• Captain John Tarr

Florida Fishing at its Finest


As the owner and operator of Tailhunter Outdoor Adventures, my primary goal is to make my clients happy. I work hard to make sure each and every trip meets their desires and offers them the opportunity to make memories that will last a lifetime. The work is not easy, but it is very rewarding and there is nothing else I would rather be doing. The last few weeks in Florida have been hot. This has made the job a little more difficult, as far as comfort levels go. We have routinely had temperatures in the upper 90's, with the "real feel" temperature breaking 100. Heat and humidity can make it a little hard to stay on the water all day, so most trips have been focusing on half day or six hour trips. To make the best of it, I've been launching early, before the sun begins to peak above the horizon.

This time of year has been providing a spectacular reason to get out early. We have hit the peak of the bioluminescence season. Microorgamisms in the water give off light, when they are disturbed. This leads to a gorgeous display of light and electricity in the water. The boat appears to be hovering over a blue-green glow, while the wakes pushing off the bow create ripples of blue-green light dancing across the water's surface. When baitfish move off, they appear to glow too, making for dazzling scenarios. The real show starts when a predator begins crashing bait; this creates an underwater fireworks show and the resulting droplets of water create an effect that you have to see in person to understand the beauty. It truly is something to behold and one reason why some people just want to enjoy a nighttime cruise; watching and experiencing this show while enjoying the coolness of the night. Check out this brief video for a preview.

Morning fishing trips have started off hitting some dock lights along the ICW. Each dock light has its own little ecosystem surrounding it and the fishing varies from location to location. Seatrout on one dock, snook on the next, tarpon in the shadows of a third, fast swimming jacks or ladyfish on yet another, and maybe even a school of redfish on one. It is a great way to start the day and bent rods are usually the result of matching the bait around the light. We have taken several seatrout in the 18" to 25" range and have seen some bigger. Snook have been the same, with some monsters lurking in the shadows that can be difficult to entice.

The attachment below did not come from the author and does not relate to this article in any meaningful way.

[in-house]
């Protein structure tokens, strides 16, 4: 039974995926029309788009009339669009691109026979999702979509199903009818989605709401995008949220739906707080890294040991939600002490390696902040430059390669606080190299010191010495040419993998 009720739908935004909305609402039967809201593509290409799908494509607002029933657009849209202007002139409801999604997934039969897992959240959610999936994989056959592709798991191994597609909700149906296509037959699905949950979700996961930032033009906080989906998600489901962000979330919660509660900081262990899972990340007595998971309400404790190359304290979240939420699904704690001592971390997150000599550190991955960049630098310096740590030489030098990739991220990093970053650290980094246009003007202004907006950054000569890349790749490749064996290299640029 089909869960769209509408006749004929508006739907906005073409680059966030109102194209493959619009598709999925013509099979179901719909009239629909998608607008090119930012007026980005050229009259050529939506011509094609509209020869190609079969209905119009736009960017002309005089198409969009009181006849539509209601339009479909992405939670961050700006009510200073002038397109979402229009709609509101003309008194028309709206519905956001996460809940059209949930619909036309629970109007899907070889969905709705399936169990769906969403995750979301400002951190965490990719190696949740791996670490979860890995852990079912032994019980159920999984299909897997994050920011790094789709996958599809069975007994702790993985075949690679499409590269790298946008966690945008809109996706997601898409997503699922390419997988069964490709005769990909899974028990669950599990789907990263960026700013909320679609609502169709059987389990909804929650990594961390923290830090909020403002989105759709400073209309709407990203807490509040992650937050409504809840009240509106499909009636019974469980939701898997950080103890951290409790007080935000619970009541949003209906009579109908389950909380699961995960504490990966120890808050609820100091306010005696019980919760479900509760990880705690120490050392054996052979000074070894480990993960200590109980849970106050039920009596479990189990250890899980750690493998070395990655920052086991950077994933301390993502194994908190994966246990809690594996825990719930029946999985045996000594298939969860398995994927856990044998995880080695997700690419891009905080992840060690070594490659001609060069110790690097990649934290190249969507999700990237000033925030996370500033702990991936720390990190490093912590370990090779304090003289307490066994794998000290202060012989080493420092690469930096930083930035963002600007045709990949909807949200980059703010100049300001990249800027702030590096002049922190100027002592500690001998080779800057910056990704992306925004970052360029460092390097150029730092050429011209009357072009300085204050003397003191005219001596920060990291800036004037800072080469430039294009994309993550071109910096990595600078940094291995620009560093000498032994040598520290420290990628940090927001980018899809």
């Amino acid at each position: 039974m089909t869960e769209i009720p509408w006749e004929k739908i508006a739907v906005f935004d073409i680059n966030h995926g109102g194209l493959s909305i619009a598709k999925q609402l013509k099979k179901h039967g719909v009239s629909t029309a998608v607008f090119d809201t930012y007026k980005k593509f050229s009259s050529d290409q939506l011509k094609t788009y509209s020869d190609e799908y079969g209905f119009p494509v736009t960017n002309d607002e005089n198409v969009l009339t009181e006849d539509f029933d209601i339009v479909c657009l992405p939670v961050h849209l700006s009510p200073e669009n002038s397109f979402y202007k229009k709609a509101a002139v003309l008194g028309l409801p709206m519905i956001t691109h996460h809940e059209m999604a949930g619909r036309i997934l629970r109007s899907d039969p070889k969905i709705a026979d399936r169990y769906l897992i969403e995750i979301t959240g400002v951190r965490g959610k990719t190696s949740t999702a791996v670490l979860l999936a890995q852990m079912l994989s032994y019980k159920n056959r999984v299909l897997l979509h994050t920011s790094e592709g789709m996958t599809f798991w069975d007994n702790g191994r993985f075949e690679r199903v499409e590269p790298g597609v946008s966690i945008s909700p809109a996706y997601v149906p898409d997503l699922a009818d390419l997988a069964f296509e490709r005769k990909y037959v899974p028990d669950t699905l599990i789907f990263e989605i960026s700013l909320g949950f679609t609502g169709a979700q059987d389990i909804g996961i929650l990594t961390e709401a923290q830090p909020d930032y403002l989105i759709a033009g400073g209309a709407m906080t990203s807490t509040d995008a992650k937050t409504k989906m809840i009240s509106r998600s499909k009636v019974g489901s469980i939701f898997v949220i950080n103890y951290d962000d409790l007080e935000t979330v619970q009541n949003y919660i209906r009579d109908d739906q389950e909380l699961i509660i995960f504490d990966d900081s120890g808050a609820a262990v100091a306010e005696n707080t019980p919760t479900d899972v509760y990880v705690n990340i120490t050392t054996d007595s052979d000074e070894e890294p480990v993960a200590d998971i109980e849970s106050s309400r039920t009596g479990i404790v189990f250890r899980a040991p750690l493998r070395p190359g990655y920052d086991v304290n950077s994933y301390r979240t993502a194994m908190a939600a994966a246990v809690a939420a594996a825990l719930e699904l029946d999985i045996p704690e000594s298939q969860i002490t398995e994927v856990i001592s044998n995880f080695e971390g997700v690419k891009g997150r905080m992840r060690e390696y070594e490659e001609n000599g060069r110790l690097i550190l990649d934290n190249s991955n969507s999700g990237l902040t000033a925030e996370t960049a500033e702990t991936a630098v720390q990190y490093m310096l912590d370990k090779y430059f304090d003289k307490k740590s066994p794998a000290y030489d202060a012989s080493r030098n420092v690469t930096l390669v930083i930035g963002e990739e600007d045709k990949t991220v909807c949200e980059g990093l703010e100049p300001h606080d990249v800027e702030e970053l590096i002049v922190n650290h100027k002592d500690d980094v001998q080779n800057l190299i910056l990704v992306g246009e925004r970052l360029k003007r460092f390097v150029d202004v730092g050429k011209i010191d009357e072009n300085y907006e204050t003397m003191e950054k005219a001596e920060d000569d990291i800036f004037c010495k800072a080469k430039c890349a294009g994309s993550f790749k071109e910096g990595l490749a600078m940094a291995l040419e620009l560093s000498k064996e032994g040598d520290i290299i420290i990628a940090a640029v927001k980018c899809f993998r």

As the sun begins to break the horizon, the lights shut off and the activity shifts. For the last two weeks, the shift has gone to chasing some big tarpon. While big tarpon have been the area for a while, they have begun concentrating in some areas that are easier to fish than the channels of the ICW. I have a few different spots where they come through in good numbers, and feed upon mullet in the area. It still isn't a guarantee that they will eat, but the chances are greatly increased over the typical areas. We have jumped fished in the 60-80 pound range, missed a few larger ones, and have seen some triple digit monsters. The action uses heavier tackle; heavy spinning gear, and 11-weight fly rods. In particular, they have been crushing the Gamechanger Muller Fly.

This fly has unbelievable action and the fish just cannot seem to resist it, if it is placed in the right position. The hard part, keeping these fish attached. The first 45 seconds is hectic; trying to get a good hook set, remembering to bow to the jumping fish, all while keeping the line from jumping off the deck and wrapping around foreign objects. These fish can be aggravating, rolling and free jumping all around, while refusing to take your offering. But, when they eat, it is great! Well worth a little aggravation.

Once the tarpon move deeper, I've been moving on to redfish. The redfish have been plentiful and they have been active. Fly fishing has been the choice for chasing them recently, and they have been happy to take offerings. The fish have been tailing and backing along the shorelines. This makes for great sight fishing conditions. Understand though, it is still a challenge. The fish are in shallow water and they are spooky. Presentations must be perfect, leading a fish enough not to spook them, while putting it close enough to entice them. Small baitfish flies have been working the best; especially the Boo Baitfish that I tie. Proper presentation results in hook ups and great fighting action. These are just a couple of the recent upper and over slot redfish taken this week.

So, don't let the heat scare you. We have ways to remain comfortable while still enjoying some great fishing action. In fact, we may have the best fishing action Florida has to offer right now. There is a chance every day to catch a slam or grandslam. It may take hard work, but that doesn't bother me at all. Come join me for some well deserved time on the water and make your dreams come true.

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